Most election reporting focuses on the candidates and the “horse race.” With the 2018 election cycle underway, Oklahoma’s public service radio journalism organizations brought their newsrooms together to flip the script, with the launch Oklahoma Engaged: Project Public Office. Journalists from participating stations KOSU at Oklahoma State University, KGOU at the University of Oklahoma, KWGS at the University of Tulsa and KCCU at Cameron University, partnered with the stations’ StateImpact Oklahoma journalists to create a singular editorial focus in coverage of the 2018 election cycle: election coverage that focuses on people, not politicians.
It all begins with data – research to determine the top issues in the election based on polling of voters, not listening to candidates and addressing the issues they want to emphasize to get elected. So, Oklahoma Engaged brought its partners together to increase reporting capacity by forming one of the largest news gathering operations in Oklahoma devoted to contextual coverage of the 2018 election.
This citizen-centric, multi-platform election coverage at the heart of Oklahoma Engaged: Project Public Office featured multiple data gathering processes, including public opinion polling and focus groups, to identify the issues of greatest importance to Oklahomans. From there, the project pursued original reporting for broadcast and online audiences to raise awareness of those issues and culminated with an unprecedented general election simulcast.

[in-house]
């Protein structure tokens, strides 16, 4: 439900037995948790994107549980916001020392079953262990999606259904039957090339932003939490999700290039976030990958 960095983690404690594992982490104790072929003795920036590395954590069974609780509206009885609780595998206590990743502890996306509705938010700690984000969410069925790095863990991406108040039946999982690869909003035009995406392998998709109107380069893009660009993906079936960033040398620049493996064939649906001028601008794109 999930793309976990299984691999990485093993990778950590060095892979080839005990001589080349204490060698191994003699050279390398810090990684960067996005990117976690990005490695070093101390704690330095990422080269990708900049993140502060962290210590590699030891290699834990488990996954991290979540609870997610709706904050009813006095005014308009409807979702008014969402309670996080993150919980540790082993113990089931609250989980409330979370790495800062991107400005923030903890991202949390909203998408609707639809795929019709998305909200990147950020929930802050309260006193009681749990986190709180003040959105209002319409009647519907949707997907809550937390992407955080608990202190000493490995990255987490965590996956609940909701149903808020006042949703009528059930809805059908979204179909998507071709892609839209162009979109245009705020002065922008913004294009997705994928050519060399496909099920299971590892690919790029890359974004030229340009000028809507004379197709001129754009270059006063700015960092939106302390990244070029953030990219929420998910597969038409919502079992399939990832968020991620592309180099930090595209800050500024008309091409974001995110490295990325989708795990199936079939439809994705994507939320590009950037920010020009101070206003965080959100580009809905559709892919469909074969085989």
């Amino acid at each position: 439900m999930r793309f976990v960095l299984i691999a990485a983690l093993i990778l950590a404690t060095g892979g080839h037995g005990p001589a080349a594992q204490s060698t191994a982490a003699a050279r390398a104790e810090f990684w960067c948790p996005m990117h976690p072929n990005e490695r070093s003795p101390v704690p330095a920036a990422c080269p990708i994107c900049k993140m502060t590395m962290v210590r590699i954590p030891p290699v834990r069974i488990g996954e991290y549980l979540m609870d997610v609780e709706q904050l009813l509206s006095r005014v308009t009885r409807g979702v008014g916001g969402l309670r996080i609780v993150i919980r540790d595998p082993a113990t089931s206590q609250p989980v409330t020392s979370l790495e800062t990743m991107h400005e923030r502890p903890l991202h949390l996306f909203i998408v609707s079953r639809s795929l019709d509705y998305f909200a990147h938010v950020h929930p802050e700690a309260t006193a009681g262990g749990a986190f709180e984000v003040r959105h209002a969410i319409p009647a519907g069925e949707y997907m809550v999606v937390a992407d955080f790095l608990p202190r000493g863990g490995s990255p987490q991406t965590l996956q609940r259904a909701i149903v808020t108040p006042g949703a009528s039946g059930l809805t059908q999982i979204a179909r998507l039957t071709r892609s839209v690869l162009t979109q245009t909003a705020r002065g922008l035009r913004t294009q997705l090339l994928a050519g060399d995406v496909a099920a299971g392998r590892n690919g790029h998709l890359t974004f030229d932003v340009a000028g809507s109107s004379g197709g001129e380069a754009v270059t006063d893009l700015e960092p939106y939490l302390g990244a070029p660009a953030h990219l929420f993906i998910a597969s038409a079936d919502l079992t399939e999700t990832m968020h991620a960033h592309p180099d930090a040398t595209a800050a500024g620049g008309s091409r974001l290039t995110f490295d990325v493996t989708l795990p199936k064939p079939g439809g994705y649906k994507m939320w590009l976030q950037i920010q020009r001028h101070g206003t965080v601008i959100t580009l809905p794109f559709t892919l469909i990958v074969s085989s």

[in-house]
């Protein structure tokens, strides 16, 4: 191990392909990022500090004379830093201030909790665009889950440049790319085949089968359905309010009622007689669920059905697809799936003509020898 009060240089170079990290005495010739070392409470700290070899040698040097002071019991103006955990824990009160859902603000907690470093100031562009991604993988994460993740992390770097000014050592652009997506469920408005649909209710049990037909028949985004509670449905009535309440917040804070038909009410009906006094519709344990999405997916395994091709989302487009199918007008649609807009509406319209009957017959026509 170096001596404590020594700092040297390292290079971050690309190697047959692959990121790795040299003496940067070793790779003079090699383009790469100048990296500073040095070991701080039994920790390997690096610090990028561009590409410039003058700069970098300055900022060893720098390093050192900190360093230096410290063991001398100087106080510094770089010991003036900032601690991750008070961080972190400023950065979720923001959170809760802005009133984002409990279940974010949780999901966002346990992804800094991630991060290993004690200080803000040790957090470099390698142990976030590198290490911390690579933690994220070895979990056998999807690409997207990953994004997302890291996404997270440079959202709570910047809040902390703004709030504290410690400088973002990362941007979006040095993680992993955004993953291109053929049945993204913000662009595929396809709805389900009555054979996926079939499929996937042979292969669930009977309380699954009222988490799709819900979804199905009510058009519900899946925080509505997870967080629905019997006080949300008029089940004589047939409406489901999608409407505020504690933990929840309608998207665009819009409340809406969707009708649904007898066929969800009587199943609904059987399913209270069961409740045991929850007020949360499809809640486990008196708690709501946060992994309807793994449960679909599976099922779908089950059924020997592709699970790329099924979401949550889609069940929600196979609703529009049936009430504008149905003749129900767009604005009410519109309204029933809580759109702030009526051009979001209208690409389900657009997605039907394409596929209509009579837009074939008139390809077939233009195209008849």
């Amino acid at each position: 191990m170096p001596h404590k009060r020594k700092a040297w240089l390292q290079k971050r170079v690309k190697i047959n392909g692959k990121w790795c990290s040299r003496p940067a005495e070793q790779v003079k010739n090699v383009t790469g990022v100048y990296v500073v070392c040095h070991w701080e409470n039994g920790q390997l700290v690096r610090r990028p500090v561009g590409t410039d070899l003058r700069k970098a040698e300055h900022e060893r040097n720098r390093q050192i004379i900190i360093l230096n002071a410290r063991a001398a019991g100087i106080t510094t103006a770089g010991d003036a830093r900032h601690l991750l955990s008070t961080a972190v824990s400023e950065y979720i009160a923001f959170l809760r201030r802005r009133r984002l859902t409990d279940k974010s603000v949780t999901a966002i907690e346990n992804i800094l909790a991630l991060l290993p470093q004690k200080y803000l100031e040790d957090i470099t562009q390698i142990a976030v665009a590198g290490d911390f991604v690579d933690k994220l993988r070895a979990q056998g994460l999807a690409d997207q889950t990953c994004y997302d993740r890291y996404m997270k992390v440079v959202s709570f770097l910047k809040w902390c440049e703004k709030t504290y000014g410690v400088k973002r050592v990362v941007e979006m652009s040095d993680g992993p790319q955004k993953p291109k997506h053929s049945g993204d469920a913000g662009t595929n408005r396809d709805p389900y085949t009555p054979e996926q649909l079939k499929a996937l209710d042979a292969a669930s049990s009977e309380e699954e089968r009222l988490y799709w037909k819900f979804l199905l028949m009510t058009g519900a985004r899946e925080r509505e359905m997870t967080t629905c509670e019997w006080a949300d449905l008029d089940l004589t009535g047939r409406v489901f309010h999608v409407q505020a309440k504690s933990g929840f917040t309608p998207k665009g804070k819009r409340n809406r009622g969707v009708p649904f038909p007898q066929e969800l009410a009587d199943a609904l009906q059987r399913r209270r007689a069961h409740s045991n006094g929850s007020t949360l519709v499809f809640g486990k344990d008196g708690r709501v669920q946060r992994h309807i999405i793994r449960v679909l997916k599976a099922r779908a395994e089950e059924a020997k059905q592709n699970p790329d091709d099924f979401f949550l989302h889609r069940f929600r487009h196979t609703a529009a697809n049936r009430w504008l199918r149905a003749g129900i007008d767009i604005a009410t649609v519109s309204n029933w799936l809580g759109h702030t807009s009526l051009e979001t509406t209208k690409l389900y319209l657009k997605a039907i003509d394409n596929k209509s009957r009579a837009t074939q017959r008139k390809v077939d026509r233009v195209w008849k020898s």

Oklahoma Engaged: Project Public Office gave the people voice by comparing the candidates’ narratives about the important issues with what the people of Oklahoma were saying and provided scientifically-derived data to validate editorial decision-making. This approach was designed to truly serve the public and increase trust in our reporting.
The project featured the following:
- A statewide study of Oklahoma residents as well as five focus groups with Oklahoma residents in geographically-targeted cities to learn voter opinions.
- 58 Oklahoma Engaged-branded stories produced by 12 reporters for broadcast, digital and social media distribution:
- Church Leaders On Guard As Faith Follows Politics In Oklahoma
- Public Safety Concerns In Two-Prison Town Draw Candidates’ Attention In Northeastern Oklahoma
- Older Voters Criticize State Spending, But Candidates Face A Dilemma In Addressing The Issue
- Voters In Three Southeastern Oklahoma Counties Consider Crime And Experience As They Select First DA In 30 Years
- Video explainers for four state questions:
- 56 “postcards” with Oklahomans regarding their top campaign issues:
- A non-partisan election night watch party paired with a live four-hour radio simulcast. The broadcast included election returns, panel discussions, and field reporting.
- Eleven public events to discuss the election and the project, including media literacy events, panels, and election forums.
In total, reporting was done in 33 cities across Oklahoma. 2,587 people responded to public opinion polling and questions, 1,315 people were reached in citizen involvement events, and 298,689 social media users viewed our content.